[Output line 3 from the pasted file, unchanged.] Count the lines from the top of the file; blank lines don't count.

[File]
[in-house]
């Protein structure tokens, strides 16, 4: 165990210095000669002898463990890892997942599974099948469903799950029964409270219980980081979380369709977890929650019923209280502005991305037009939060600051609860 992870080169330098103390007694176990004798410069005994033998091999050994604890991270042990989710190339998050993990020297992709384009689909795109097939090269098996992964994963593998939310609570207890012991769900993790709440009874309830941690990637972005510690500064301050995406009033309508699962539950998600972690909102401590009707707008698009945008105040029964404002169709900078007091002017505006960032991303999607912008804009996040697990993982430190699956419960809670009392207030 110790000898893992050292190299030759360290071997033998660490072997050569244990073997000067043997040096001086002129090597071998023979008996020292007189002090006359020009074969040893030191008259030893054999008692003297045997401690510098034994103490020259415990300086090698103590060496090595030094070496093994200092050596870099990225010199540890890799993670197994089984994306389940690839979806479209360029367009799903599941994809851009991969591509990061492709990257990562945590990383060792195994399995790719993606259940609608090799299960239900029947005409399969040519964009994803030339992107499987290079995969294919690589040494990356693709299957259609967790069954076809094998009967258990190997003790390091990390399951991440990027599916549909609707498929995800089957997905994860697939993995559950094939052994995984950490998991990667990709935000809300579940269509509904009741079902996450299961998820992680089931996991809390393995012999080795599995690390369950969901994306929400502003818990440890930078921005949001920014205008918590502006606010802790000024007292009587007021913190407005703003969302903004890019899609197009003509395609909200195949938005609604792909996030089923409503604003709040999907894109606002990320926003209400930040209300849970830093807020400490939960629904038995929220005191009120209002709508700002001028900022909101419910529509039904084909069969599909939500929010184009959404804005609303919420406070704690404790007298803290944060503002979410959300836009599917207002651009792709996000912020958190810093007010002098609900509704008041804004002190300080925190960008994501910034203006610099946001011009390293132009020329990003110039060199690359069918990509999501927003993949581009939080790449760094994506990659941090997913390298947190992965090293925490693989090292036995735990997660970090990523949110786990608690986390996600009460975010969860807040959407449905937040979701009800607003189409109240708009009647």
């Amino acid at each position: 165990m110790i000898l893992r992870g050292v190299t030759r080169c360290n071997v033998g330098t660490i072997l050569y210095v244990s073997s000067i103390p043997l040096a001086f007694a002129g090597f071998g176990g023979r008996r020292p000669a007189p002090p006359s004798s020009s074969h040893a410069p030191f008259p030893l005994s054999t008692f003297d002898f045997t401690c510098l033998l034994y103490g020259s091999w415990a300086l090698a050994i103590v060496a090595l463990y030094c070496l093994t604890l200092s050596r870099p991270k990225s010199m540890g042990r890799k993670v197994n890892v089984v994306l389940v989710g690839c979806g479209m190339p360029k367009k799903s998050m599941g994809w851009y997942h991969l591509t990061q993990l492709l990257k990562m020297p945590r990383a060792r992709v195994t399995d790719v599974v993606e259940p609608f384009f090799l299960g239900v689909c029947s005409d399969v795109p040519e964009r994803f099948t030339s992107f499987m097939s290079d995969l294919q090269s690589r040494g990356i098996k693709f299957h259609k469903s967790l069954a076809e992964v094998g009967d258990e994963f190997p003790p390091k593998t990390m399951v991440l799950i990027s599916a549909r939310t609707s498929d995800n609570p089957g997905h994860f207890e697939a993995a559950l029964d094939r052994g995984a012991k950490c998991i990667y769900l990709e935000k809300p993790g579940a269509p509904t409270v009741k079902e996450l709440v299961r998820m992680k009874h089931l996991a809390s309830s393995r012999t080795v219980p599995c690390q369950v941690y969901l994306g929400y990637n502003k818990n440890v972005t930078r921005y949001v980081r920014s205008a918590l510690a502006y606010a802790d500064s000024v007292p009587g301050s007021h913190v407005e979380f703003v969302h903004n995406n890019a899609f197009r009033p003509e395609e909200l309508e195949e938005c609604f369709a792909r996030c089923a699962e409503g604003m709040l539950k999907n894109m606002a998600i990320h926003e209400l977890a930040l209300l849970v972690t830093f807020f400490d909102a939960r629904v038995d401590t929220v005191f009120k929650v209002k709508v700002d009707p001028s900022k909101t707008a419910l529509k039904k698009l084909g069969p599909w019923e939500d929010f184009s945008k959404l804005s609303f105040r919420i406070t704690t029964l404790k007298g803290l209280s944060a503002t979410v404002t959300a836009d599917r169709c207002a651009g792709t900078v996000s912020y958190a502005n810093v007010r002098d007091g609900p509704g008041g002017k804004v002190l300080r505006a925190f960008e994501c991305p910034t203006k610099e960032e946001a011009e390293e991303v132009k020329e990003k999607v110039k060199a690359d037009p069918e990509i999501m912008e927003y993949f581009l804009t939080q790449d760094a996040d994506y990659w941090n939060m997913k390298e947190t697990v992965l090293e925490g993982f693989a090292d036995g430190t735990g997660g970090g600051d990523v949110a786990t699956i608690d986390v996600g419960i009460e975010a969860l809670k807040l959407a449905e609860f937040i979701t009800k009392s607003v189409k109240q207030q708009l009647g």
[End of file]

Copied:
């Amino acid at each position: 165990m110790i000898l893992r992870g050292v190299t030759r080169c360290n071997v033998g330098t660490i072997l050569y210095v244990s073997s000067i103390p043997l040096a001086f007694a002129g090597f071998g176990g023979r008996r020292p000669a007189p002090p006359s004798s020009s074969h040893a410069p030191f008259p030893l005994s054999t008692f003297d002898f045997t401690c510098l033998l034994y103490g020259s091999w415990a300086l090698a050994i103590v060496a090595l463990y030094c070496l093994t604890l200092s050596r870099p991270k990225s010199m540890g042990r890799k993670v197994n890892v089984v994306l389940v989710g690839c979806g479209m190339p360029k367009k799903s998050m599941g994809w851009y997942h991969l591509t990061q993990l492709l990257k990562m020297p945590r990383a060792r992709v195994t399995d790719v599974v993606e259940p609608f384009f090799l299960g239900v689909c029947s005409d399969v795109p040519e964009r994803f099948t030339s992107f499987m097939s290079d995969l294919q090269s690589r040494g990356i098996k693709f299957h259609k469903s967790l069954a076809e992964v094998g009967d258990e994963f190997p003790p390091k593998t990390m399951v991440l799950i990027s599916a549909r939310t609707s498929d995800n609570p089957g997905h994860f207890e697939a993995a559950l029964d094939r052994g995984a012991k950490c998991i990667y769900l990709e935000k809300p993790g579940a269509p509904t409270v009741k079902e996450l709440v299961r998820m992680k009874h089931l996991a809390s309830s393995r012999t080795v219980p599995c690390q369950v941690y969901l994306g929400y990637n502003k818990n440890v972005t930078r921005y949001v980081r920014s205008a918590l510690a502006y606010a802790d500064s000024v007292p009587g301050s007021h913190v407005e979380f703003v969302h903004n995406n890019a899609f197009r009033p003509e395609e909200l309508e195949e938005c609604f369709a792909r996030c089923a699962e409503g604003m709040l539950k999907n894109m606002a998600i990320h926003e209400l977890a930040l209300l849970v972690t830093f807020f400490d909102a939960r629904v038995d401590t929220v005191f009120k929650v209002k709508v700002d009707p001028s900022k909101t707008a419910l529509k039904k698009l084909g069969p599909w019923e939500d929010f184009s945008k959404l804005s609303f105040r919420i406070t704690t029964l404790k007298g803290l209280s944060a503002t979410v404002t959300a836009d599917r169709c207002a651009g792709t900078v996000s912020y958190a502005n810093v007010r002098d007091g609900p509704g008041g002017k804004v002190l300080r505006a925190f960008e994501c991305p910034t203006k610099e960032e946001a011009e390293e991303v132009k020329e990003k999607v110039k060199a690359d037009p069918e990509i999501m912008e927003y993949f581009l804009t939080q790449d760094a996040d994506y990659w941090n939060m997913k390298e947190t697990v992965l090293e925490g993982f693989a090292d036995g430190t735990g997660g970090g600051d990523v949110a786990t699956i608690d986390v996600g419960i009460e975010a969860l809670k807040l959407a449905e609860f937040i979701t009800k009392s607003v189409k109240q207030q708009l009647g």